Wiltshire and the Magna Carta
2015 is a year for historical anniversaries such as the anniversary of Gallipolli, the Battle of Waterloo and the 800th anniversary of the signing of Magna Carta. Through its assertion of justice and the rule of law over the power of the monarchy, Magna Carta (which is Latin for ‘Great Charter’) has become a powerful symbol of human rights, referenced by the Founding Fathers of the United States in the 19th century and by Nelson Mandela in his defence at his trial in 1964.
So what was the Magna Carta? “Magna Carta, issued in June 1215, was an attempt to prevent an immediate civil war. It was the result of negotiations between the king’s party and a group of rebellious barons, negotiations facilitated by the Archbishop of Canterbury, Stephen Langton. These took place on ‘neutral’ territory at Runnymede, near the royal castle at Windsor. By this agreement the king guaranteed many rights which he or his officials had disputed, and these included such things as the freedom of the Church, the rights of towns, and that justice could not be bought or sold. The proof of these royally granted or acknowledged rights was the great charter, copies of which were sent around the country. In an age before mass communication, documents bearing the king’s great seal were the evidence of royal policy.” (Source: http://www.salisburycathedral.org.uk/magna-carta/why-was-it-written)
It is of course important to remember that Magna Carta was a product of its time – many of its clauses were only applicable to free men or women, a minority in 1215. (About 2/3 of the population were villeins or bondsmen, who had to perform services laid down by custom for their local lord of the manor, such as working on the lord’s land free of charge.) It also contains two clauses relating to Jewish money-lending which appear anti-semitic to modern sensibilities, sadly reflecting English society of the time. However, despite this, the overall effect of the charter has been to promote human rights. The 39th clause (which gives all free men the right to justice and a fair trial) inspired the United Nations Declaration of Human Rights in 1948, which in turn helped to create the UK Human Rights Act, 1998.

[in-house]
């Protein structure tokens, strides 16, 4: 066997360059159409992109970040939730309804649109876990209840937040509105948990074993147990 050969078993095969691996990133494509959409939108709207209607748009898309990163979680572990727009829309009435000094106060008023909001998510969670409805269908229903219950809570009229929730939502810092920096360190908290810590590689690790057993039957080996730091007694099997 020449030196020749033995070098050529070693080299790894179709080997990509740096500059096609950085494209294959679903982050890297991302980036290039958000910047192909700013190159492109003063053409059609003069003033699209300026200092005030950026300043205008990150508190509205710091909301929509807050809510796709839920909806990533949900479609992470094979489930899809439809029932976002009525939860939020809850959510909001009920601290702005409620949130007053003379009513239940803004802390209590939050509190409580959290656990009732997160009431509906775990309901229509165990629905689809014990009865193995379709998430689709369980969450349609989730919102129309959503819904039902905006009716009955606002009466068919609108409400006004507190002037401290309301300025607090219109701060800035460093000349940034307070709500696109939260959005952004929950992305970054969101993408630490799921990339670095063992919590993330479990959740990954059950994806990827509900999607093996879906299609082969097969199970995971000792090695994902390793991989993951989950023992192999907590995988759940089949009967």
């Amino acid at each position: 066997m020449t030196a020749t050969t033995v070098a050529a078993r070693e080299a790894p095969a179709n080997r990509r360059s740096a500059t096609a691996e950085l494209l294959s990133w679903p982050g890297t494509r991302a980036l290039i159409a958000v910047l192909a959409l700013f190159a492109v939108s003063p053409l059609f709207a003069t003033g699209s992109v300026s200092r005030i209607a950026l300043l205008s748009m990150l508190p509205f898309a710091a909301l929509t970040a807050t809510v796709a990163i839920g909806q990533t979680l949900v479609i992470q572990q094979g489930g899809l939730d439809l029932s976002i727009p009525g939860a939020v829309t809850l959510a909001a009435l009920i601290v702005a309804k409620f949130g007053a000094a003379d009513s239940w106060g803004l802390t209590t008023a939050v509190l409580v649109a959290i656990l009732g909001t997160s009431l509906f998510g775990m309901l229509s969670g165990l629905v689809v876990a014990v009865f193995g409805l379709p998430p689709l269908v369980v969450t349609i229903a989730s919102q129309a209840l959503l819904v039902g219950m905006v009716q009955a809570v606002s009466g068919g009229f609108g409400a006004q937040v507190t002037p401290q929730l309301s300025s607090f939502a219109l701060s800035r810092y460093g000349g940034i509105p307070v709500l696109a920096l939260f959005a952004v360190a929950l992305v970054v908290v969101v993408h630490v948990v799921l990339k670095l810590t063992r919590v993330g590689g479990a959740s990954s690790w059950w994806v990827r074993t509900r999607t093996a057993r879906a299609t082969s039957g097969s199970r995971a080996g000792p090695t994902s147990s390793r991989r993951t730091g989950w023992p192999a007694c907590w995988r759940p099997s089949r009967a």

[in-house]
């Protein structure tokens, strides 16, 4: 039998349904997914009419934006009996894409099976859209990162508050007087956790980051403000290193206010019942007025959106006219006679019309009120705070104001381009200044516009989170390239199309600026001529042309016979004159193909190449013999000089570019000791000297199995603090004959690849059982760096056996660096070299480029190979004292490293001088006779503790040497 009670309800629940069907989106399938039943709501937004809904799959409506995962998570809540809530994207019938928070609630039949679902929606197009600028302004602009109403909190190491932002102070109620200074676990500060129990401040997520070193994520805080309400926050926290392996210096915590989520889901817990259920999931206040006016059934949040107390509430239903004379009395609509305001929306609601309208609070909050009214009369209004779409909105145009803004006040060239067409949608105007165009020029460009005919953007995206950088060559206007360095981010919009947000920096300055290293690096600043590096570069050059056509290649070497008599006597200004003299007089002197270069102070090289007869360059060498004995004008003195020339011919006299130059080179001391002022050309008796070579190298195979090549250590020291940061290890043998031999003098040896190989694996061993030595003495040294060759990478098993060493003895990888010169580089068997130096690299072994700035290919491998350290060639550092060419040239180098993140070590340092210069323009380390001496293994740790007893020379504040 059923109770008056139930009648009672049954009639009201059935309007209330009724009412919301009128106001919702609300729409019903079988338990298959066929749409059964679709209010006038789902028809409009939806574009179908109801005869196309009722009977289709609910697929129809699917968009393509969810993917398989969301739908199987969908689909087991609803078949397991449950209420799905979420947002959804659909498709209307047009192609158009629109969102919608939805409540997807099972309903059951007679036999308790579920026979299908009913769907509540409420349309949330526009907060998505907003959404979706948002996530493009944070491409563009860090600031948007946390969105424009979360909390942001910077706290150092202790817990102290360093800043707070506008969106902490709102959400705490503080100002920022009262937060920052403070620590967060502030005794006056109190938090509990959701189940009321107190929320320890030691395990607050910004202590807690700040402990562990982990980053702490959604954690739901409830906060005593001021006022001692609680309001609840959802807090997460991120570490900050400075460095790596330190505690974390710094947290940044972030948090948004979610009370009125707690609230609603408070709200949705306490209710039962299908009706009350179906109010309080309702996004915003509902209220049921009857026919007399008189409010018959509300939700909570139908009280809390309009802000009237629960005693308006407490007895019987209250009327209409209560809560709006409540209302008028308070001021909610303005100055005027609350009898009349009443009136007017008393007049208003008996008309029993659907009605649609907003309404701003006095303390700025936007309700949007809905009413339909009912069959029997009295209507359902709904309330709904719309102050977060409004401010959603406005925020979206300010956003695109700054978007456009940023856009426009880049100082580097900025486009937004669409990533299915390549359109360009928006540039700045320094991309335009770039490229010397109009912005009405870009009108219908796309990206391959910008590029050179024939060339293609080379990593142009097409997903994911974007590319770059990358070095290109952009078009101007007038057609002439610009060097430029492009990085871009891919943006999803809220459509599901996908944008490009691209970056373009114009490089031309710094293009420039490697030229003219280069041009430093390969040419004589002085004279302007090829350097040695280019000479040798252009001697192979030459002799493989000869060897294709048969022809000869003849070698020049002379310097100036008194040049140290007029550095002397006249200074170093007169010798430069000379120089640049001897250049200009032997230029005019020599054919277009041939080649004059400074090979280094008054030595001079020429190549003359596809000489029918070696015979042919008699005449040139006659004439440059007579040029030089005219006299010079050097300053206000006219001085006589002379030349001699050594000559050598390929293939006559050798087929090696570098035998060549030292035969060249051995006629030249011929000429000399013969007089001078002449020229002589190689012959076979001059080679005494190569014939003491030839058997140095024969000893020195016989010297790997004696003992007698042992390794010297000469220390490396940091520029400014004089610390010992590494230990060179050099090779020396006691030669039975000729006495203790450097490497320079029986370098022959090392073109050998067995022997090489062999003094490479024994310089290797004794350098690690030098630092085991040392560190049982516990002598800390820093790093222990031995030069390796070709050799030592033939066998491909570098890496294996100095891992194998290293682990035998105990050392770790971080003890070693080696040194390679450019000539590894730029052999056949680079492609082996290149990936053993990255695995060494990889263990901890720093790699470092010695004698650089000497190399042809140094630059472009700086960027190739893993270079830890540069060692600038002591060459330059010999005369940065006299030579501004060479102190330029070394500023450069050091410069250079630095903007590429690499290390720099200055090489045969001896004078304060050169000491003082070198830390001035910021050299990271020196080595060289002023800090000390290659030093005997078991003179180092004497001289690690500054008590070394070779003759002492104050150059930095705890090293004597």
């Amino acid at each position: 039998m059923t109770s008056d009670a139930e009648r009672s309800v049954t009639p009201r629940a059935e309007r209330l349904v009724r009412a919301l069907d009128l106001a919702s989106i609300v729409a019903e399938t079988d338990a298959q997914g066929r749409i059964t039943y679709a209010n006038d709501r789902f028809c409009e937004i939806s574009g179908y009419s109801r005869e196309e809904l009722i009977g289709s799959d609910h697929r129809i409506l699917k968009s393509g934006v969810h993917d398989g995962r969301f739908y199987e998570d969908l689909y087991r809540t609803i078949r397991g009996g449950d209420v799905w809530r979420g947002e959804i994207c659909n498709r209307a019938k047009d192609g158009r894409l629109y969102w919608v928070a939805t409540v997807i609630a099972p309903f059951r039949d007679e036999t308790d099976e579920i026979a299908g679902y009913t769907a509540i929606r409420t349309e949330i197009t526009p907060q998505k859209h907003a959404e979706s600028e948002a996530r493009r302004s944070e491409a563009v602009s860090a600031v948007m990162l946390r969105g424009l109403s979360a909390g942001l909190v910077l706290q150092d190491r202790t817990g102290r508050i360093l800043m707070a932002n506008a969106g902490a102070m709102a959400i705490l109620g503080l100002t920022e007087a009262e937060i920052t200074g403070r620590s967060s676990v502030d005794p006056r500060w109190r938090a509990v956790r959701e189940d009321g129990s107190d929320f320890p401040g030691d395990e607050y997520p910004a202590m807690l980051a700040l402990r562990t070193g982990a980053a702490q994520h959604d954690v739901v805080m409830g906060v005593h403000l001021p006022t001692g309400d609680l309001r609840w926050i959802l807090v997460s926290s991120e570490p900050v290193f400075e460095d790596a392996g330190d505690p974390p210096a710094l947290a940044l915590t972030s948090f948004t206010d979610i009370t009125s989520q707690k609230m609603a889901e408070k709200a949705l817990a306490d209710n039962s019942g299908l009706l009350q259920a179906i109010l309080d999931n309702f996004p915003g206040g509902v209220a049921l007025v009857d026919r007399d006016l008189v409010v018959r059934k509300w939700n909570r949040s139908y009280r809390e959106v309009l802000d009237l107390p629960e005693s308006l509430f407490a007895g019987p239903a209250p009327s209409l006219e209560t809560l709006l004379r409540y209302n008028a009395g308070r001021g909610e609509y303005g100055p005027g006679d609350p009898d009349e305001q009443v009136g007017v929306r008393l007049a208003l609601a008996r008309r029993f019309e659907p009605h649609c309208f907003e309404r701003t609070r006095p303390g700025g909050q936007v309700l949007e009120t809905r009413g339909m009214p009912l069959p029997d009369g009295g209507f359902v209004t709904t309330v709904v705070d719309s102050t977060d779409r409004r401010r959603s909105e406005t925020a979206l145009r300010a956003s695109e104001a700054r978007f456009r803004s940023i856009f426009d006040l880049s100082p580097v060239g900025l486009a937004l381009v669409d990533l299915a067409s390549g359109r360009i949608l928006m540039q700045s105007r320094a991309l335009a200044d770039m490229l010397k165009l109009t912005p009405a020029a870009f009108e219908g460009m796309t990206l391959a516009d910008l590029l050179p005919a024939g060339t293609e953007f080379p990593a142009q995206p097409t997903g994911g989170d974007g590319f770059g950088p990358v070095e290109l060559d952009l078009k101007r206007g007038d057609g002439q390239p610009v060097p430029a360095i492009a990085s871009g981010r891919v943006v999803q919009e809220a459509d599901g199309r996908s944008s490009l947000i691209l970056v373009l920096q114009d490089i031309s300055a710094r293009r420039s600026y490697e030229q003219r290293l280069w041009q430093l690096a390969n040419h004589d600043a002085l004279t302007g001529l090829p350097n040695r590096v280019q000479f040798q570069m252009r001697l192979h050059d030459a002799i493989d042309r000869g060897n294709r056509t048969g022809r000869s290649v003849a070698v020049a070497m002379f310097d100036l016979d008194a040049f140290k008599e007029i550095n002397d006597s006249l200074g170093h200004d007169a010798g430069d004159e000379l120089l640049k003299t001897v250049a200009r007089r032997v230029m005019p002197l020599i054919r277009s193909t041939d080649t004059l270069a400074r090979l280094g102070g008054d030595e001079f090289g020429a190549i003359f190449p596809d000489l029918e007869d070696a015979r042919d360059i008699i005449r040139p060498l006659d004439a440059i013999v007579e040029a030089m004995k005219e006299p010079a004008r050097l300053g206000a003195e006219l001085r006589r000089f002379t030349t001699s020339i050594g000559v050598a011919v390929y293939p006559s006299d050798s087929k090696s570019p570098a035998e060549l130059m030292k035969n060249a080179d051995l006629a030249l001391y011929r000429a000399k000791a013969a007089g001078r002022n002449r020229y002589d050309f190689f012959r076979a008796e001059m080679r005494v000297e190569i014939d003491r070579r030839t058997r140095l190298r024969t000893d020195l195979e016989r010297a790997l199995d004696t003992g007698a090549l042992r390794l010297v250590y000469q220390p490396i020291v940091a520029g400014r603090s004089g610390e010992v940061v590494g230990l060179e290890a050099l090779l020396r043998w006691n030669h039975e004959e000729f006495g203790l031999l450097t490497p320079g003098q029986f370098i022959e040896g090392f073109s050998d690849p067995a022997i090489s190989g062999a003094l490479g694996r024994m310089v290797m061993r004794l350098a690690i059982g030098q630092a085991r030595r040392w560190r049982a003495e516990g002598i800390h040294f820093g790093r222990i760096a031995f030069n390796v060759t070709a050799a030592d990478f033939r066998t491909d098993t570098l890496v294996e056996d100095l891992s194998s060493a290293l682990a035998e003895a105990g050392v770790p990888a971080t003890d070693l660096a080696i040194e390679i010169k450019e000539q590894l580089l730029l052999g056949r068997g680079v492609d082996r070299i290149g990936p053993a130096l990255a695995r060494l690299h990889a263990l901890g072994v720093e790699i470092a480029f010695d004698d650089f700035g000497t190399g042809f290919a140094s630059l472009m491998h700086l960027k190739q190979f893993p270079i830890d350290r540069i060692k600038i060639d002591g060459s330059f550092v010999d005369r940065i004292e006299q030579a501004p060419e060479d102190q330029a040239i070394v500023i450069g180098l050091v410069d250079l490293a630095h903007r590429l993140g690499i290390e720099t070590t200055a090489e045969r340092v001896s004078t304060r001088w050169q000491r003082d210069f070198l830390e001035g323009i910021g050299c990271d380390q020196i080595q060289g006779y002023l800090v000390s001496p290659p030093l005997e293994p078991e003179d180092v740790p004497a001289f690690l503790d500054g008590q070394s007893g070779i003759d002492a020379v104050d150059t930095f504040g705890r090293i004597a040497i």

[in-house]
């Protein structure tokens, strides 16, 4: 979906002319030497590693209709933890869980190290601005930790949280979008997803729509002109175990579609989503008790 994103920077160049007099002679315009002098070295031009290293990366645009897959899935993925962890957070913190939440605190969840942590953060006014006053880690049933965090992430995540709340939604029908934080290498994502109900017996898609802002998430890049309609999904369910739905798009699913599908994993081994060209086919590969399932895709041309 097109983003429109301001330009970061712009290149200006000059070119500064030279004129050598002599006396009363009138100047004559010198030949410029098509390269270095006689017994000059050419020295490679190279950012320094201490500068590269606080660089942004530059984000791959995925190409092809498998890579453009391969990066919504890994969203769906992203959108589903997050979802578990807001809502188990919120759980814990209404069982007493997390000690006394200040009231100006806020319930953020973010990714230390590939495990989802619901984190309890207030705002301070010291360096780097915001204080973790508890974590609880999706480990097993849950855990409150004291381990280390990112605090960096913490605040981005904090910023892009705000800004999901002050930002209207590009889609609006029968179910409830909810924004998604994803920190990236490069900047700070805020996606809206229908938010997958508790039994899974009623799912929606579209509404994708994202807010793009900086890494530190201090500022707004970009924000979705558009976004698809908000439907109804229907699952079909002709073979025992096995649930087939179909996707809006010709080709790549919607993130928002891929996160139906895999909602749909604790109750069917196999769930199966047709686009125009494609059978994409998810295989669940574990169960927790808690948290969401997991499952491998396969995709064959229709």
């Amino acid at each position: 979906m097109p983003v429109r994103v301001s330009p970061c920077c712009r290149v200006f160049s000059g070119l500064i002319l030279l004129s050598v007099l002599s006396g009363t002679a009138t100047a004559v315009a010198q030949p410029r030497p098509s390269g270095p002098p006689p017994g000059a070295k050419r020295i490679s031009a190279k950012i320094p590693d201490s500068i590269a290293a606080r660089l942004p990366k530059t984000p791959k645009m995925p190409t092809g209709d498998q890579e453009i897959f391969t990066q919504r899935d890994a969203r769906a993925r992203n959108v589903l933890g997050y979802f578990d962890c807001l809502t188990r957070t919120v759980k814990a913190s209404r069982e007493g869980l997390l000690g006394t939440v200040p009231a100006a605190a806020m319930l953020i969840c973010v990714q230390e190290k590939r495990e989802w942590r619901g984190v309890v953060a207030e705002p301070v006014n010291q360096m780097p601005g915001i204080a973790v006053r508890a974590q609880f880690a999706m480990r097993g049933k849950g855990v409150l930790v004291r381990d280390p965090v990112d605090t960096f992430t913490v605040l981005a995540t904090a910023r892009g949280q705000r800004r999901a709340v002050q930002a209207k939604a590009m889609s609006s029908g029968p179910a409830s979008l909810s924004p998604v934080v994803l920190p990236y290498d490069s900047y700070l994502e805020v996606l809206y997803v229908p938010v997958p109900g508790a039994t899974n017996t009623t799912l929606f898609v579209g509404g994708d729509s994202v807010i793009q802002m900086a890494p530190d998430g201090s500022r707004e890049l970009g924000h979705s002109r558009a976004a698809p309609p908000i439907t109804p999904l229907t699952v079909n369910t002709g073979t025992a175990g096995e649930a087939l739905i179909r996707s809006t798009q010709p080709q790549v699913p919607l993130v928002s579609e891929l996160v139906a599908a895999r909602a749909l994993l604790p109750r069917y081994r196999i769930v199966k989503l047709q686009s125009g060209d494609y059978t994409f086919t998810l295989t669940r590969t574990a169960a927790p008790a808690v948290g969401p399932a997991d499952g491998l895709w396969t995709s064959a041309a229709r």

The Magna Carta is of particular interest to us in Wiltshire because we have several local connections to this famous document.
Firstly, Salisbury Cathedral is home to one of only four surviving copies of the original 1215 Magna Carta. Elias of Dereham, priest and steward of the archbishop of Canterbury, is thought to have brought the copy to Old Sarum in the days following the events at Runnymede and it has remained in the Cathedral’s care ever since. A new exhibition has been created by the Cathedral to tell the story of Magna Carta and the Cathedral has organized many events to celebrate the anniversary. Please see: http://www.salisburycathedral.org.uk/magna-carta for further details. Wiltshire Council is helping the Cathedral to celebrate through a community pageant on 15 June – please see: http://www.wiltshire.gov.uk/news/articles/eight-centuries-of-magna-carta-celebrated-at-community-pageant-20-may-2015 for more details.
Secondly, Trowbridge is home to one of the Barons, Henry de Bohun, who was present at the sealing of the Magna Carta by King John. In the 1200s Henry de Bohun expanded Trowbridge, laying out a market place and plots for traders and obtaining a royal charter for the market in 1200. Henry made Trowbridge so valuable that it was claimed by King John’s half-brother, William Longspee. The loss of Trowbridge and King John’s failure to consult his barons over taxation rises encouraged Henry to join the group of 25 Barons who forced King John to seal the Magna Carta at Runnymede in 1215. This enabled Henry de Bohun to regain the manor of Trowbridge. For this reason Trowbridge are also celebrating the anniversary of Magna Carta with various events including an exhibition at Trowbridge Museum (still running till 25 July) and a Medieval Fair the weekend of 24-26 July – for more information please see: http://www.trowbridge.gov.uk/magna+carta+800